Supporting Wall in association with New Diorama, Oxford's Arts at the Old Fire Station, and Jonny & The Baptists
New Diorama Theatre
Jonny Donahoe’s Thirty Christmases, a knockabout comedy with rousing songs and lots of jokes about an imagined socialist anarchist father tells the story of a fractured family, homelessness and childhood loss.
The characters Jonny, his sister Rachel and their mate Paddy who does his best to keep them on track describe their dad’s unusual slant on Christmas over a period of thirty years. His approach is partially summed up in their song “Jesus was a socialist and a feminist”.
He would give them gifts that showed he was joining in the festive spirit but did it in a way that expressed his distinct views. One of them would receive a brick wrapped in bright Xmas paper, the other would get everything they both wanted. They quickly realised they were to share the gifts.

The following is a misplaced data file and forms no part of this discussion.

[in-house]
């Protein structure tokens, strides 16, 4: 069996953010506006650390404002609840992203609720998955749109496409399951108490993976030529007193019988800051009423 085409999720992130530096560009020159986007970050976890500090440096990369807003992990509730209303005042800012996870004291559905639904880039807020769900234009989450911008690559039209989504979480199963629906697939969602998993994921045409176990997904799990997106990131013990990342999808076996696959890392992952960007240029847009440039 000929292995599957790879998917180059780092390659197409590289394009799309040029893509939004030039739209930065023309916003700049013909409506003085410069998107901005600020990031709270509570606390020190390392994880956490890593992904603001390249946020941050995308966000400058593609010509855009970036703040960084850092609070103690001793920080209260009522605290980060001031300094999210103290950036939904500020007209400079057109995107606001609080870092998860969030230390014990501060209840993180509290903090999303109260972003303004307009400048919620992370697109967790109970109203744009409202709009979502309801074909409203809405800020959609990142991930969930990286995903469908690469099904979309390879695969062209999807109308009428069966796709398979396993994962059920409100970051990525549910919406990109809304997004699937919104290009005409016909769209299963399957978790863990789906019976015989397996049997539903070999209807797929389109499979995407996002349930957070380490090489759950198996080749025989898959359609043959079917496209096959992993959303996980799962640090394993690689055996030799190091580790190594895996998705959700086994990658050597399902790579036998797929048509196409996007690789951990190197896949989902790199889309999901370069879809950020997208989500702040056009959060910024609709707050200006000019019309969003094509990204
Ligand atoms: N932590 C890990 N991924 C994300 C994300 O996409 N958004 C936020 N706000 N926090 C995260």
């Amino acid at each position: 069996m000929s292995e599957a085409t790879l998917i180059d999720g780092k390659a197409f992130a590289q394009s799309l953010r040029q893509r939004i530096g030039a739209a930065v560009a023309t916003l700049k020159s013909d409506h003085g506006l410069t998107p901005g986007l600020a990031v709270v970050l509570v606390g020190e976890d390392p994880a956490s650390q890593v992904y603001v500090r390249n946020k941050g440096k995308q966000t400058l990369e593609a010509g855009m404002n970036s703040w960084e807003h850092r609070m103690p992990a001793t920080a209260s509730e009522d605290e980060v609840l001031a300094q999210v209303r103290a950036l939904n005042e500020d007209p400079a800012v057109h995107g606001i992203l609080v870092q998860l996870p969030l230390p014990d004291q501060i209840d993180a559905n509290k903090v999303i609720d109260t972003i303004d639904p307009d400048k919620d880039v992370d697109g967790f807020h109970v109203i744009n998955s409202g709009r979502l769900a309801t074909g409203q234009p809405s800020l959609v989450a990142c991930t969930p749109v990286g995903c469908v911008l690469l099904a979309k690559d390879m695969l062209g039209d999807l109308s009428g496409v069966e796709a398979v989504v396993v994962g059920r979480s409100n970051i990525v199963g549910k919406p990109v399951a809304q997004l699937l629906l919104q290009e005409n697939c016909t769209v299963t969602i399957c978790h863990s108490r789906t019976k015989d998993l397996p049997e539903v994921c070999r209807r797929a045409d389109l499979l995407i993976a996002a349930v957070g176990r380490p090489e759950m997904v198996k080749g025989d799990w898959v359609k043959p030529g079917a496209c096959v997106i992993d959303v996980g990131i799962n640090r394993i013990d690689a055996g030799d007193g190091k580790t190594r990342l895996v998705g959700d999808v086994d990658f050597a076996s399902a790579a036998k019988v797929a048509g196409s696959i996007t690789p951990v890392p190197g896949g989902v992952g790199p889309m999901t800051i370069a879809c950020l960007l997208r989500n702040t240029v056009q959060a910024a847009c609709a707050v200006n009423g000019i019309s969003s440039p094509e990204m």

Some aspects of his Christmas they never quite understood. There were the long drives in a car, once to sit for ages outside the house of their mother, and on another occasion arriving at the home of someone the children didn’t know. The person wasn’t expecting them but welcomed them all the same. However she caused them some confusion when she put their clothes in the freezer.
The stage is decorated as if for a Christmas party. There is a prominent picture of Marx on the wall. Even as we are arriving to our seats, the cast are handing out paper hats and chocolate, while someone is asked to peel the potatoes for dinner.
Later they recall and make their dad’s strange eggnogs which included bacon eggnog, shrimp eggnog and chicken drum stick eggnog. Some brave audience volunteers got to drink them.
The show is less a play and more of an extended stand up comedy with all the anarchic humour and music we have come to associate with Jonny & The Baptists.
It may not change the world but it is likely to send you from the theatre in good spirits.
Reviewer: Keith Mckenna